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What Can 11 Hours of Meditation Training Do? It Can Rewire Your Brain

Meditation trains our brains to regulate emotions and behaviors.

Meditation: It's not just for new age gurus and Yogis anymore. And, now, new research suggests that you don't have to devote years or even months of your life to the practice of meditation to reap major benefits on mind and body. Meditation can change our brain for the better in as little as 11 hours.

In a study published in the Proceedings of the National Academy of Sciences this week (early edition), Yi-Yuan Tang, Michael Posner and colleagues randomly assigned University of Oregon undergraduates with no meditation experience to participate in either an integrative mind-body training (IBMT) meditation program or a relaxation program. In total, students completed 11 hours of training, split up into 30-minute sessions conducted over a one-month period.

IBMT involves body relaxation, mental imagery, and mindfulness training—guided by a coach and assistive CD. This meditation method stresses a state of "restful alertness." The idea is to obtain a high degree of awareness of your body and mind such that unwanted thoughts are less likely to co-opt your attention and distract you.

The relaxation training program, on the other hand, helped people relax different muscle groups over the face, head, shoulders, arms, legs, chest, back, and abdomen. This progressive training was designed to help people achieve relaxation and calmness. However, as you will see below, it doesn't carry the same brain benefits as IBMT.

Importantly, both before and after training, the researchers scanned the students' brains while they rested, using magnetic resonance imaging or MRI. Just so we are on the same page, in MRI, individuals lie with their heads and upper bodies inside a machine often referred to as a scanner. An MRI machine is really just a large magnet—often 50,000 times stronger than Earth's magnetic field. Nonetheless, surprisingly, a scanner's function is rather limited. What an MRI machine does is measure the magnetic properties of the object inside it. When psychologists use MRI for their research, the object being measured in the scanner is the brain of the individual lying inside.

Our brains consist of both gray and white matter. The gray matter is where the cell bodies of neurons reside and where signals are sent from one brain cell to another. The white matter connects these gray matter areas and thus is very important, too. It is because of these white matter connections that different parts of our brain can communicate and work together so well. The researchers focused on these white matter tracts, using a form of MRI called diffusion tensor imaging or DTI.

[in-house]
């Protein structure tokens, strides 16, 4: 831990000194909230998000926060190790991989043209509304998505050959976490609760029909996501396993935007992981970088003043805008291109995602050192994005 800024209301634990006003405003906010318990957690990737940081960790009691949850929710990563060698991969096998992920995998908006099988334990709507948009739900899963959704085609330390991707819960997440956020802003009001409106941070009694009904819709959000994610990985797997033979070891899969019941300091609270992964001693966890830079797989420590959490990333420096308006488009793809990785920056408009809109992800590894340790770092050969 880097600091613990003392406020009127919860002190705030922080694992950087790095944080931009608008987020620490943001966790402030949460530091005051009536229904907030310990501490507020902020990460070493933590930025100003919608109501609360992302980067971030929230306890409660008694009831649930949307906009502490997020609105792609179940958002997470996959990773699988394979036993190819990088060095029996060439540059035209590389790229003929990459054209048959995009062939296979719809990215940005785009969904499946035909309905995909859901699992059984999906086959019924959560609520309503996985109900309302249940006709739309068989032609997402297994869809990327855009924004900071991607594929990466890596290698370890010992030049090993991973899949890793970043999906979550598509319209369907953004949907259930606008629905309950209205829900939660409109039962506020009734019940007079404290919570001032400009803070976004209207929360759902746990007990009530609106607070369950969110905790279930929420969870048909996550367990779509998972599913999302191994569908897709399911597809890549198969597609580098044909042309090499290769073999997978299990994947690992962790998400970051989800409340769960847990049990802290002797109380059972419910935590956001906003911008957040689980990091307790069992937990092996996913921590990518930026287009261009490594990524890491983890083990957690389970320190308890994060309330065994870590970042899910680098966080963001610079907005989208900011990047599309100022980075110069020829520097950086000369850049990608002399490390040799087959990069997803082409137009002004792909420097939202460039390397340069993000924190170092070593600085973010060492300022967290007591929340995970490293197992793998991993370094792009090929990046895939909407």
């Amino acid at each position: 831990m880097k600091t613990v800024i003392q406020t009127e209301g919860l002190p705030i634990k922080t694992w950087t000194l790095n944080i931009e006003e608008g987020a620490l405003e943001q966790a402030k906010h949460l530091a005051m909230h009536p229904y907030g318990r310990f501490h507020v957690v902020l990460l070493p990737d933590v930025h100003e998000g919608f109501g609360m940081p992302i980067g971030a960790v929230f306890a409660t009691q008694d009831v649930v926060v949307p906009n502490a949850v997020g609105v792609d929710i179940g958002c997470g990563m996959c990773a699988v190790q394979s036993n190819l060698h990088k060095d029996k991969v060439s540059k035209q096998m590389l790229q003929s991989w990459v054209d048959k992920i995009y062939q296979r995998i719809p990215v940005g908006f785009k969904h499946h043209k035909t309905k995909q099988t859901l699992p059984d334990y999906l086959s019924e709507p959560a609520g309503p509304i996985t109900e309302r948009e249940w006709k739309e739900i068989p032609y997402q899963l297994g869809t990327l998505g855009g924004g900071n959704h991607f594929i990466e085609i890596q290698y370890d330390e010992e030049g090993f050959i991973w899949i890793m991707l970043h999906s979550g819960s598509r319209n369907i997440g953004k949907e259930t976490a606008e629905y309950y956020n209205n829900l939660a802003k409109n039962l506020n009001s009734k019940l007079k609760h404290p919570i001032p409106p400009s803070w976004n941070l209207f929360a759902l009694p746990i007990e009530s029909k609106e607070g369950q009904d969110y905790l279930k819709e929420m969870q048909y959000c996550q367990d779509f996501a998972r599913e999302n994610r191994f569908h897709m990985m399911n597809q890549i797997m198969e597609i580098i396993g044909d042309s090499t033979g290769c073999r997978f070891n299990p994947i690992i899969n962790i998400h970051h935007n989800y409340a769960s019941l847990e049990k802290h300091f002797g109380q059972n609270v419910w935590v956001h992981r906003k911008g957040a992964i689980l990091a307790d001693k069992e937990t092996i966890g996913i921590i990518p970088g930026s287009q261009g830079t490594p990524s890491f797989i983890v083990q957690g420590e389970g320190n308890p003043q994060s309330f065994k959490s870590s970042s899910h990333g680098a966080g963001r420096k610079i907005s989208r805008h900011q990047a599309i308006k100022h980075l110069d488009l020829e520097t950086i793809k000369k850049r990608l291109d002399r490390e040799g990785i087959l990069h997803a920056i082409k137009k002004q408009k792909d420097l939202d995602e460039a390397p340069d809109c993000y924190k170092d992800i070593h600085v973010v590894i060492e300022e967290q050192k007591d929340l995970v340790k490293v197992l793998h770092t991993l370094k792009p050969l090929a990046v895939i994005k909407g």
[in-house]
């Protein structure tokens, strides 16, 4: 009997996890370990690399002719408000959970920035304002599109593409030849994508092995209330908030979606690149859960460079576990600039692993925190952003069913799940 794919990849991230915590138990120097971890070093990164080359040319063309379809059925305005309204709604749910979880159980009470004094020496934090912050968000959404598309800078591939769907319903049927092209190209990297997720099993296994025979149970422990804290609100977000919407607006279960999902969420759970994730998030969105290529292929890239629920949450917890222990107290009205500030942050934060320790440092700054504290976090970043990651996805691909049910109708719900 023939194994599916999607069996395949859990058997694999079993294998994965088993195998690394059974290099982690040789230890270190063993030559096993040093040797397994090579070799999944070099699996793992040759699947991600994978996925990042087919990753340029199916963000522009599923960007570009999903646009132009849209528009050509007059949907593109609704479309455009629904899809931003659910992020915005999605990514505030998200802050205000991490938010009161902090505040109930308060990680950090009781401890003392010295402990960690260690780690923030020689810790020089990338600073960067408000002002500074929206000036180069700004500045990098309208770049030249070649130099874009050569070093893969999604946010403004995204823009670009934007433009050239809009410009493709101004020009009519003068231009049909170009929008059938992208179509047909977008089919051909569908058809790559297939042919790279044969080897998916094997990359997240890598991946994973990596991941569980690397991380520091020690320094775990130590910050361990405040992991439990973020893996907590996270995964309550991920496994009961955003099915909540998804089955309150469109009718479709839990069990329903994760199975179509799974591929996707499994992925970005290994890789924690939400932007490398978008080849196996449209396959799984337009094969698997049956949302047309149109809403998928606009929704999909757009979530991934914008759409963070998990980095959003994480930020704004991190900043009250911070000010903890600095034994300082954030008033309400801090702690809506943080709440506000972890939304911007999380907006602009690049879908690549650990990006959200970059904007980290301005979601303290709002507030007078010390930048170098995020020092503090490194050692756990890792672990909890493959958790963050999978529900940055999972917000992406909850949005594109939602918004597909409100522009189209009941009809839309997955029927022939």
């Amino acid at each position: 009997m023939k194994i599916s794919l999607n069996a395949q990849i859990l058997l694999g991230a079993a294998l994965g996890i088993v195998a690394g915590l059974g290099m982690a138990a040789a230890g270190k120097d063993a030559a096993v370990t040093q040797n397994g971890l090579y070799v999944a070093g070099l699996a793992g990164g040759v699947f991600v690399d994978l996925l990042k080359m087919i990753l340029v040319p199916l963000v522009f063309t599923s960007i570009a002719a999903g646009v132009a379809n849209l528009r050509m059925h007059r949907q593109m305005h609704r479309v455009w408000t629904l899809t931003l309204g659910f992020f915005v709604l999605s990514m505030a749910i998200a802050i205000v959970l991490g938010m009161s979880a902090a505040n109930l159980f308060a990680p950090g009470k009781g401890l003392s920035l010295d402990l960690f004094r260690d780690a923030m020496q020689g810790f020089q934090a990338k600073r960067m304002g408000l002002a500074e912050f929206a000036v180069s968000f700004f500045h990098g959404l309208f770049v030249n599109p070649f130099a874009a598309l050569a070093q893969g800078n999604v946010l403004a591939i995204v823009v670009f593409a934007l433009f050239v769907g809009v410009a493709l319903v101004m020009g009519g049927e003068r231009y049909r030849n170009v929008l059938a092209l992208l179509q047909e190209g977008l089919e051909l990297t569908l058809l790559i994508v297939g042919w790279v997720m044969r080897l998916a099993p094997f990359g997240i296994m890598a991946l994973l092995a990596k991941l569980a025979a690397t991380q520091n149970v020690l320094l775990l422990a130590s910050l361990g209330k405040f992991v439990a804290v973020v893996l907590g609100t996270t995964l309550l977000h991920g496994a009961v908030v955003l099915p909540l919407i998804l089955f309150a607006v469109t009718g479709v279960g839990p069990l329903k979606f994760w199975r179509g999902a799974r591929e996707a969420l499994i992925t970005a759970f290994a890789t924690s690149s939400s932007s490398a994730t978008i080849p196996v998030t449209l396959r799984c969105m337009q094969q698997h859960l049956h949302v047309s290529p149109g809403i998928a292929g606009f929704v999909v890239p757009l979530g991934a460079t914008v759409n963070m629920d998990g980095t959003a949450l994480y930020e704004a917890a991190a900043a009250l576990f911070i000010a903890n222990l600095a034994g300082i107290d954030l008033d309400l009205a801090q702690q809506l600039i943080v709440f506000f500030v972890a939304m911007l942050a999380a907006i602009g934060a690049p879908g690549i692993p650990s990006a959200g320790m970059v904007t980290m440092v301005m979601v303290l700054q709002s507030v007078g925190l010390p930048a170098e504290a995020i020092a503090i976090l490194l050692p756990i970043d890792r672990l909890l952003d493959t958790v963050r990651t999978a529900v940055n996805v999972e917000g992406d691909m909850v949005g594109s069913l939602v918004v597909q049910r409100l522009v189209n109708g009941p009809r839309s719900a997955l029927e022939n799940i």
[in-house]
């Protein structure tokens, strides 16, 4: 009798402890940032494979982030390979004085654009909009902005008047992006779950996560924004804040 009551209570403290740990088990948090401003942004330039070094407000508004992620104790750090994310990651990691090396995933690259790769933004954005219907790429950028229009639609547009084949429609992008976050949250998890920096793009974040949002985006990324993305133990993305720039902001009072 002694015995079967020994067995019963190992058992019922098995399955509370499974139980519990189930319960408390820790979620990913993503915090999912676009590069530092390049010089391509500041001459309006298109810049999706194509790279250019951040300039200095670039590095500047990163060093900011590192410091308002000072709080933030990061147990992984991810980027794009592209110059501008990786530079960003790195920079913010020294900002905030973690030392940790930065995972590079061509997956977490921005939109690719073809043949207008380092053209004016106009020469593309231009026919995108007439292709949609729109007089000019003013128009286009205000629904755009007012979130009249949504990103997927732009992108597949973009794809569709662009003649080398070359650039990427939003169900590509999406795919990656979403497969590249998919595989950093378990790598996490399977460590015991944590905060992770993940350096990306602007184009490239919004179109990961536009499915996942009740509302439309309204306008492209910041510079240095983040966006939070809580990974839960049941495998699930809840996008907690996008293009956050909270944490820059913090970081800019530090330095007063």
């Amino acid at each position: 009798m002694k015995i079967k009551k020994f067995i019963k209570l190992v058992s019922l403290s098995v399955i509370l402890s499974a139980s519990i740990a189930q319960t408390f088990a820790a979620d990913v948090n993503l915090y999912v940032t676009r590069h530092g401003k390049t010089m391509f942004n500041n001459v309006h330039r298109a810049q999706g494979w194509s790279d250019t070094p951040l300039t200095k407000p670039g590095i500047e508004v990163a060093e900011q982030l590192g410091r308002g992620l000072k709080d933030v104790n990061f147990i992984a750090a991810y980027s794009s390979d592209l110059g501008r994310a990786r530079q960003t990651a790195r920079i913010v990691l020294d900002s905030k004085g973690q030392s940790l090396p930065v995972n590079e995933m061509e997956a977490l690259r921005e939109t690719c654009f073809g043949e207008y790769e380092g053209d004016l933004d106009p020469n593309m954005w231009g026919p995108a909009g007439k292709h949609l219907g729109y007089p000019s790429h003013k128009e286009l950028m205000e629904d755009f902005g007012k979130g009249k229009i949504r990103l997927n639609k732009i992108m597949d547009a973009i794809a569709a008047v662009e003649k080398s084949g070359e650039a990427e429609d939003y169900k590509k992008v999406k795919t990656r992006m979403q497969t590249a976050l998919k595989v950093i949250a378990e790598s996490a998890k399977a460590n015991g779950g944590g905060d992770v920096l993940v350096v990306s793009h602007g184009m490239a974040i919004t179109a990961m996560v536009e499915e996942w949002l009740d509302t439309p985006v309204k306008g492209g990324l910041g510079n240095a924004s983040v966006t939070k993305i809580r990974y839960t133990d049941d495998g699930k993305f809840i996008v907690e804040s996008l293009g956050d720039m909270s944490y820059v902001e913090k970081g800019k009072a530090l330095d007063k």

What the researchers found was that, after only 11 hours of meditation training, there were changes (for the better) in a white matter tract that connects the anterior cingulate cortex (ACC) to other structures in the brain. The ACC is part of a network of brain regions involved in regulating our emotions, thoughts, and behaviors. Simply put, after meditation training, the integrity and efficiency of the connections with the ACC—a major player in our ability to regulate our thoughts, behaviors, and emotions—improved.

Phil Jackson, coach of the LA Lakers, became well-known when he was coaching Michael Jordan and the Chicago Bulls to several successive championships for advocating meditation practices as a means of enhancing his players' performance. Successful individuals ranging from board members of Goldman Sachs to the chairman of Ford Motor Company, William Ford, have also touted the benefits of meditation practices in their everyday and work lives. These powerful figures in sports and business are often using their intuition about the psychological benefits of their practice but, as I just described, now brain research suggests that these intuitions are spot on.

Whether you want to hit a 5-foot putt to win the tournament, nail a stress-filled pitch to a client, or ace an important test, the idea that the brain's structure can change as a result of meditation is intriguing because it means that meditation may help you regulate your thoughts, emotions, and behaviors when you need to perform at your best—for example, under stress. Indeed, Al Gore and Hillary Clinton, politicians who are constantly performing under pressure, have attested to the power of meditation in helping to reprogram the mind. And, although it remains to be seen whether the mere 11 hours of meditation that changes in the brain is enough to enhance performance on the playing field, in the classroom, or in the boardroom, if it does, then it may be time to rethink our weekend activities. After all, 11 hours is less time than it would take to watch half a dozen movies or four football games, or to repaint the bedroom.

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